HomeNewsAnalysisPeru General 'Supplied Fuel to Drug Traffickers'
ANALYSIS

Peru General 'Supplied Fuel to Drug Traffickers'

PERU / 14 JUL 2011 BY GEOFFREY RAMSEY EN

In a development which illustrates the complexities of Peru’s struggle against drug trafficking, several high-ranking soldiers have been charged with selling drug precursor chemicals to a businessman, who in turn sold them to traffickers.

Fredy Marcelo, the owner of a chain of gas stations in the country’s remote Apurímac and Ene River Valley (VRAE) region was arrested in February after being charged with selling kerosene illegally. The government has recently cracked down on sales of the fuel in this region, a key location for coca growing, because it is commonly used to process cocaine. However, according to a special investigation by news program 24 Horas, although he claimed it was kerosene, investigators discovered that the chemical was actually Jet A-1 fuel, which is used to power aircraft like the helicopters the army uses to patrol the region.

Marcelo’s legal defense team now claims that he purchased the fuel from a military technician, with permission from the military chief of the VRAE, General Benigno Cabrera. As La Republica reports, Peru’s anti-drug prosecutor Erwin Rojas Trujillo is investigating at least 12 members of the military in connection with the scandal.

Although the allegations are alarming, they are not necessarily anything new. As InSight Crime has reported, a November 2009 diplomatic memo released by the whistle-blowing organization WikiLeaks alleges that the Peruvian army is extensively involved in drug trafficking, and has been for some time, especially in the VRAE. According to the cable, officers are routinely given fuel by the military command as a means of boosting their pay.

"Officers are officially provided periodic fuel allotments, usually more than can be reasonably consumed, and consider this a perquisite that complements their base salary," the cable claims. It also maintains that a military base in the country’s north allowed Mexican drug trafficking organizations to use the facility -- including its military vehicles -- to ship cocaine to a port controlled by the navy. At the port, the drugs were hidden in fishing boats and sent northward.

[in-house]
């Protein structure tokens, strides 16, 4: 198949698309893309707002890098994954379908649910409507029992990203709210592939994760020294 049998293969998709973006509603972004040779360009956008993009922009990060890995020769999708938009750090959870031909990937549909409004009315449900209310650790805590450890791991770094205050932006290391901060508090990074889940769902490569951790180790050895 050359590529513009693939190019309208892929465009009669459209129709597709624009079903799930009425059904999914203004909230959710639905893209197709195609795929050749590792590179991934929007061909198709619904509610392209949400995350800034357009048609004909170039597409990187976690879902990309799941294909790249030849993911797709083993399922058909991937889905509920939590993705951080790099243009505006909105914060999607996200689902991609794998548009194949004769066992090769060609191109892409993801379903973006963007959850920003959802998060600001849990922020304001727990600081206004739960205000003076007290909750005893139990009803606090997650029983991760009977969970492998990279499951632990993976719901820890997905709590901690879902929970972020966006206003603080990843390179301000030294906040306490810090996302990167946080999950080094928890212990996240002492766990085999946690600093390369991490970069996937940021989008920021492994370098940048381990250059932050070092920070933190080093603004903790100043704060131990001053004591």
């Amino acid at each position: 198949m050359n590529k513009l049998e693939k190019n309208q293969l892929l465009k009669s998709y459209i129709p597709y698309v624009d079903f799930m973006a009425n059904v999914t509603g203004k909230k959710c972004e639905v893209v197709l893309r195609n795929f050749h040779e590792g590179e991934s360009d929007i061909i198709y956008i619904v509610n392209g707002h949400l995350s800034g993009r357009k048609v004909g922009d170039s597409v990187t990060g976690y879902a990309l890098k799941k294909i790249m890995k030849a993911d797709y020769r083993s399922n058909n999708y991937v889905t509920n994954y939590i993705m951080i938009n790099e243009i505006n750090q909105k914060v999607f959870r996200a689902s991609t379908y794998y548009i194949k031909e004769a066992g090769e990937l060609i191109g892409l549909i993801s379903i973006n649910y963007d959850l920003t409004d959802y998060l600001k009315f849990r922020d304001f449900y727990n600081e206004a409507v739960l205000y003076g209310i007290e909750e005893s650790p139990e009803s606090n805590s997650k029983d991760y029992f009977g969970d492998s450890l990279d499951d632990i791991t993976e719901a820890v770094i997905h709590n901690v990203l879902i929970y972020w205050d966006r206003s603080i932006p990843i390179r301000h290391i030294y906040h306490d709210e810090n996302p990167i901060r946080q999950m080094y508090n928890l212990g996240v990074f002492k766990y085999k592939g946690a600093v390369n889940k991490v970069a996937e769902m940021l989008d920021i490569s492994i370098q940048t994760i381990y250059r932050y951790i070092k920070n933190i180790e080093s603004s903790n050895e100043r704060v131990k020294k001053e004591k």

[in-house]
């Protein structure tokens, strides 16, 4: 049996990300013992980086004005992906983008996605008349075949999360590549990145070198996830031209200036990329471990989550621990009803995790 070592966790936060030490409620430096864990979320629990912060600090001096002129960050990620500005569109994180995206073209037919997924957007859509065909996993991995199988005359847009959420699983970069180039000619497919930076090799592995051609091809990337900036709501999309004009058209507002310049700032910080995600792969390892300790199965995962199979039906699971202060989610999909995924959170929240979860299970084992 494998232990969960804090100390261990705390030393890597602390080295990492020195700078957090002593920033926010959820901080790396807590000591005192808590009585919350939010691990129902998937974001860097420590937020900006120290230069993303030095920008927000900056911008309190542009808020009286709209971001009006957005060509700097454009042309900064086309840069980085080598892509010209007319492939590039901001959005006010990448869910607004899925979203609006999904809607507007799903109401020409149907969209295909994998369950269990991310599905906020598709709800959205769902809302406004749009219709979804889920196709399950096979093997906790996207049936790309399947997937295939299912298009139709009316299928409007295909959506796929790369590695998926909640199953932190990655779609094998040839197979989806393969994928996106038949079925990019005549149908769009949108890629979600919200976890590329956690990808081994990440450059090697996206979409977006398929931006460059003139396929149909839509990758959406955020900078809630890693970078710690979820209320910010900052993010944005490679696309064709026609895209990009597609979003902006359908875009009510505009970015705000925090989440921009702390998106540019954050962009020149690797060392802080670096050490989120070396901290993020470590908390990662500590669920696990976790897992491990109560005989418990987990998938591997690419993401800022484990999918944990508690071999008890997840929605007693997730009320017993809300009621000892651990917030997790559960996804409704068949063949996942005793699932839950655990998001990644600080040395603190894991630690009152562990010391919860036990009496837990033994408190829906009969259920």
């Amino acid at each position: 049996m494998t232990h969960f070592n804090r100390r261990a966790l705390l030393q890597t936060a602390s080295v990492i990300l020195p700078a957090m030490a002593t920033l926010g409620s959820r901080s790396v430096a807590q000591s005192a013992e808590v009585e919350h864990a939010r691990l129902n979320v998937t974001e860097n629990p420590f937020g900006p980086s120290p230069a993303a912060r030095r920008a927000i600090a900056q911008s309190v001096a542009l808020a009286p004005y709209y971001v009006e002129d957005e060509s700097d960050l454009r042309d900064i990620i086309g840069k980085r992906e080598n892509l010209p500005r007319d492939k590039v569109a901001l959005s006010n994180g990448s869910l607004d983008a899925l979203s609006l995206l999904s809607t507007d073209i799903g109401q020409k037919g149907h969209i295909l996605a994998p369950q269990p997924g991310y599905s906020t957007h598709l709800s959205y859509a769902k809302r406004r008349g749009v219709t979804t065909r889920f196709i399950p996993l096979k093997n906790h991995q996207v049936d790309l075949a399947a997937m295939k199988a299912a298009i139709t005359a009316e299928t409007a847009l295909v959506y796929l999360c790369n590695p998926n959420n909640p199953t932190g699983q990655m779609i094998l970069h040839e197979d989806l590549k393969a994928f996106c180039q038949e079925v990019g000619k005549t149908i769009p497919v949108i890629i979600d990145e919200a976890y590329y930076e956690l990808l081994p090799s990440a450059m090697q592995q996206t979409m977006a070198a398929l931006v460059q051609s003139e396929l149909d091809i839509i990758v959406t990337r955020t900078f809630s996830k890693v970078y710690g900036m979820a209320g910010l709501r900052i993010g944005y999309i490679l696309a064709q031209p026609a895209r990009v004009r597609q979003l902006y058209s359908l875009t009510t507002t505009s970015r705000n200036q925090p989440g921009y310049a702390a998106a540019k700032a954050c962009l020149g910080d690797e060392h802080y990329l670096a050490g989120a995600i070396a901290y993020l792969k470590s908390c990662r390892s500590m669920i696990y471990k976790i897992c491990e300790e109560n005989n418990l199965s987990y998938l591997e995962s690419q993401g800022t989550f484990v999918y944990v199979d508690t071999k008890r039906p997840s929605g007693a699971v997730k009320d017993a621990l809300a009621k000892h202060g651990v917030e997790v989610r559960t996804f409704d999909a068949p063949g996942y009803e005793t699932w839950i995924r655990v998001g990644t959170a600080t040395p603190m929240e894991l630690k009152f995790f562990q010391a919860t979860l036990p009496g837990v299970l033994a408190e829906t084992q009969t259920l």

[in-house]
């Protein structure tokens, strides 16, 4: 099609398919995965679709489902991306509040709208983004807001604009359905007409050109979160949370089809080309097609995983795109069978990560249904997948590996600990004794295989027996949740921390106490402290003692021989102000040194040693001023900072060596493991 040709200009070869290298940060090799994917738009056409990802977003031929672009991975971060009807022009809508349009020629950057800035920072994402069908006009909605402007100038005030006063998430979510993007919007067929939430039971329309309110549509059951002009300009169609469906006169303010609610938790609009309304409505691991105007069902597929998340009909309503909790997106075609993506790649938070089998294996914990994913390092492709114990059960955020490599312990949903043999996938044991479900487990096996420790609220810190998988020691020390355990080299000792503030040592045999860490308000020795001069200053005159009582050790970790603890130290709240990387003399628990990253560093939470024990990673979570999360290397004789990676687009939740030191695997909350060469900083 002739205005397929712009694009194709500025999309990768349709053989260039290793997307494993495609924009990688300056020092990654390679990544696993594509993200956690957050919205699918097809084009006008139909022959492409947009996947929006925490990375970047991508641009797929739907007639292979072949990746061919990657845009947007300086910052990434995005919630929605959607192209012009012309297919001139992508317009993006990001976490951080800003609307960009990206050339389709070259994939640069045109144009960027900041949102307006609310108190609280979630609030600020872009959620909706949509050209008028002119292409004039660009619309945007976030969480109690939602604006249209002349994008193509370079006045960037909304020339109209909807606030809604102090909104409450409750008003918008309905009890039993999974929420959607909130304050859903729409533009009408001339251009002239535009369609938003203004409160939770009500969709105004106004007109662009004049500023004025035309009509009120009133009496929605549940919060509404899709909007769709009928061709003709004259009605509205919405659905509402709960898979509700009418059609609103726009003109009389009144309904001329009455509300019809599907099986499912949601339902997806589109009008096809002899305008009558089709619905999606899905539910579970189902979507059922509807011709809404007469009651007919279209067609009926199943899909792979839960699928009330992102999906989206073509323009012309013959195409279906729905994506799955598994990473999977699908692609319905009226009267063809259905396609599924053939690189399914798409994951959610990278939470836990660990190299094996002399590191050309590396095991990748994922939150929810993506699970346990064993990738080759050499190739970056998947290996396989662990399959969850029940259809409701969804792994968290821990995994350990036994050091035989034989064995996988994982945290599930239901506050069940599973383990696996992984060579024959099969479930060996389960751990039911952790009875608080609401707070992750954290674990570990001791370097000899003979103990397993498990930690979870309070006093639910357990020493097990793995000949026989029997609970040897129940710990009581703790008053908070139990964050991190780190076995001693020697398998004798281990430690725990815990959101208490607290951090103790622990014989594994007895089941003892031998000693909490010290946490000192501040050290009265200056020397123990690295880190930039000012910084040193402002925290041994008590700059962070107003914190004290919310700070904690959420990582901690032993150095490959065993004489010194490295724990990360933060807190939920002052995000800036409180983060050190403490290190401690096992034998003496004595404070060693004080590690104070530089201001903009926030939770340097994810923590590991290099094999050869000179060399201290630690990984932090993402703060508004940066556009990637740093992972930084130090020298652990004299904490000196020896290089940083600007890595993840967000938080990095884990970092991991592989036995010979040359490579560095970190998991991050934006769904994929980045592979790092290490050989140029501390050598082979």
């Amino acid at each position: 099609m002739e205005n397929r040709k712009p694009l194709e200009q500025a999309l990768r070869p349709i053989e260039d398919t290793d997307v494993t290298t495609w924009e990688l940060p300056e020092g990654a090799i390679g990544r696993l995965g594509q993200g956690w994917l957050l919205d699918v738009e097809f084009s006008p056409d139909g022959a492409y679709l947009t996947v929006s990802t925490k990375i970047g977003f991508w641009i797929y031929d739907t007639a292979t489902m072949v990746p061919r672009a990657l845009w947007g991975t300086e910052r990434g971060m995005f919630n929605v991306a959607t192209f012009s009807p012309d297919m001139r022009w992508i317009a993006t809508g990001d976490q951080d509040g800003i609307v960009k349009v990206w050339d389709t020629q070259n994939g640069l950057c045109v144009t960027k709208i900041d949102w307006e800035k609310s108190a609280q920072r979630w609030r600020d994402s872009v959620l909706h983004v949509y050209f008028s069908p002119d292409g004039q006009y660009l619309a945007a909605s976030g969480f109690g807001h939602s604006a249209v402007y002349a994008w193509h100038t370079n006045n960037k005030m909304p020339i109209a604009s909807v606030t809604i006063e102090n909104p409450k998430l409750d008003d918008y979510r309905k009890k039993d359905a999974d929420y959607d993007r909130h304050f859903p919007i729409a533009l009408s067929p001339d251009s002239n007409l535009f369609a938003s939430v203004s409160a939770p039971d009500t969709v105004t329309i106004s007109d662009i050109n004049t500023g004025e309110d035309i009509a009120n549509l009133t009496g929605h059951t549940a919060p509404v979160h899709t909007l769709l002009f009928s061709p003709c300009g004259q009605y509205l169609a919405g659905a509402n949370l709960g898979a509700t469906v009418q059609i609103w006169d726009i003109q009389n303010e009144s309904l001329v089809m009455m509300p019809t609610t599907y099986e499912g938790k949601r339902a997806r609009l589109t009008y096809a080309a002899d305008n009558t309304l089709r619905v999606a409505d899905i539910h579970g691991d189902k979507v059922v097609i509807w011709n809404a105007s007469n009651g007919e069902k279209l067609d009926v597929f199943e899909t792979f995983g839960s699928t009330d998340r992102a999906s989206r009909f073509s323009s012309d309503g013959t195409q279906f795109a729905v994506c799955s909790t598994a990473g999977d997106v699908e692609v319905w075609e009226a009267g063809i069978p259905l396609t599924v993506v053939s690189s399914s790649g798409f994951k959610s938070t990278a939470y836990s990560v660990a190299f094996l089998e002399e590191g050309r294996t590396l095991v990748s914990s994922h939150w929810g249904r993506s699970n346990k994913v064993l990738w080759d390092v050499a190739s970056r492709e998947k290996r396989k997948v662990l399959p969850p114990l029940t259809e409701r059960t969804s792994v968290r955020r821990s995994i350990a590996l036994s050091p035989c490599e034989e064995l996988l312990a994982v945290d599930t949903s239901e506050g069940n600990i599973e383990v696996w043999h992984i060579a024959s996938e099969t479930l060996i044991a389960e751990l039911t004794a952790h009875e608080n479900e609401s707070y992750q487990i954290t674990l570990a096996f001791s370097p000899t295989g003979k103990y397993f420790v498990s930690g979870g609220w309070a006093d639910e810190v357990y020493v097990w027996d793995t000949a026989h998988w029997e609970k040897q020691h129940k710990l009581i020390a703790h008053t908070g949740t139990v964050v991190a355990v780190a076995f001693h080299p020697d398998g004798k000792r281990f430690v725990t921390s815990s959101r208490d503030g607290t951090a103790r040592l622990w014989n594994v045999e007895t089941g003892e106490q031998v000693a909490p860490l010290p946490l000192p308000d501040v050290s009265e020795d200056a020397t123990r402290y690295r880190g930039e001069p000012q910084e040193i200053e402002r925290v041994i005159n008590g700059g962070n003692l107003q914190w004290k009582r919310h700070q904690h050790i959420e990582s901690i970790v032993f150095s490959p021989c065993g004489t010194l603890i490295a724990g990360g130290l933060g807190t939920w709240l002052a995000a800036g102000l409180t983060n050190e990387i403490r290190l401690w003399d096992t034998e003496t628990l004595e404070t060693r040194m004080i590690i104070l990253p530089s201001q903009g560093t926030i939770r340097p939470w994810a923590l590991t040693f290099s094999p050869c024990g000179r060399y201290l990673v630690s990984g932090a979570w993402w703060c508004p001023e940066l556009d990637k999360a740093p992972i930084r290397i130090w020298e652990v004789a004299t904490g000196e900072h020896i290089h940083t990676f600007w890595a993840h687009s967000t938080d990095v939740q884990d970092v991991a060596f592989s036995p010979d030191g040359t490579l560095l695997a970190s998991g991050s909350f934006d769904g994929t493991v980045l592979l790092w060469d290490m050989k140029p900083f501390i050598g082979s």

As a result of the entrenched level of collusion between elements of the military and organized crime, drug trafficking in the country is extremely difficult to target. As is the case in many other Latin American countries, the military in Peru has long held a privileged social status, and is rarely held accountable by the justice system for abuses of power.

Because of the military's impunity, it is not surprising that Fredy Marcelo is seeking police protection after making his accusations. According to El Comercio, the businessman had been intimidated into not divulging details of the case, and had kept quiet because he feared for his life.

A video of the initial 24 Horas investigation (in Spanish) is available below.

share icon icon icon

Was this content helpful?

We want to sustain Latin America’s largest organized crime database, but in order to do so, we need resources.

DONATE

What are your thoughts? Click here to send InSight Crime your comments.

We encourage readers to copy and distribute our work for non-commercial purposes, with attribution to InSight Crime in the byline and links to the original at both the top and bottom of the article. Check the Creative Commons website for more details of how to share our work, and please send us an email if you use an article.

Tags

Was this content helpful?

We want to sustain Latin America’s largest organized crime database, but in order to do so, we need resources.

DONATE

Related Content

GENDER AND CRIME / 11 MAR 2019

Authorities in Peru have launched a largescale operation aimed at driving out illegal gold mining and other illicit activities…

BOLIVIA / 3 JAN 2018

Cocaine is one of the world’s most in-demand drugs. Its production center is in the Andean region of Colombia, Peru…

COCA / 11 JUN 2021

In arguably the most polarizing election Peru has seen in its history, voters have selected, by a razor-thin margin, a…

About InSight Crime

THE ORGANIZATION

Gender and Investigative Techniques Focus of Workshops

26 NOV 2021

On November 23-24, InSight Crime conducted a workshop called “How to Cover Organized Crime: Investigation Techniques and A Focus on Gender.” The session convened reporters and investigators from a dozen…

THE ORGANIZATION

InSight Crime Names Two New Board Members

19 NOV 2021

In recent weeks, InSight Crime added two new members to its board. Joy Olson is the former executive director of the Washington Office on Latin America…

THE ORGANIZATION

Senate Commission in Paraguay Cites InSight Crime

12 NOV 2021

InSight Crime’s reporting and investigations often reach the desks of diplomats, security officials and politicians. The latest example occurred in late October during a commission of Paraguay's Senate that tackled…

THE ORGANIZATION

Backing Investigative Journalism Around the Globe

5 NOV 2021

InSight Crime was a proud supporter of this year's Global Investigative Journalism Conference, which took place November 1 through November 5 and convened nearly 2,000 journalists…

THE ORGANIZATION

Tracking Dirty Money and Tren de Aragua

29 OCT 2021

InSight Crime was delighted to support investigative reporting in the Americas through a workshop with our friends at Connectas, a non-profit journalism initiative that facilitates collaboration…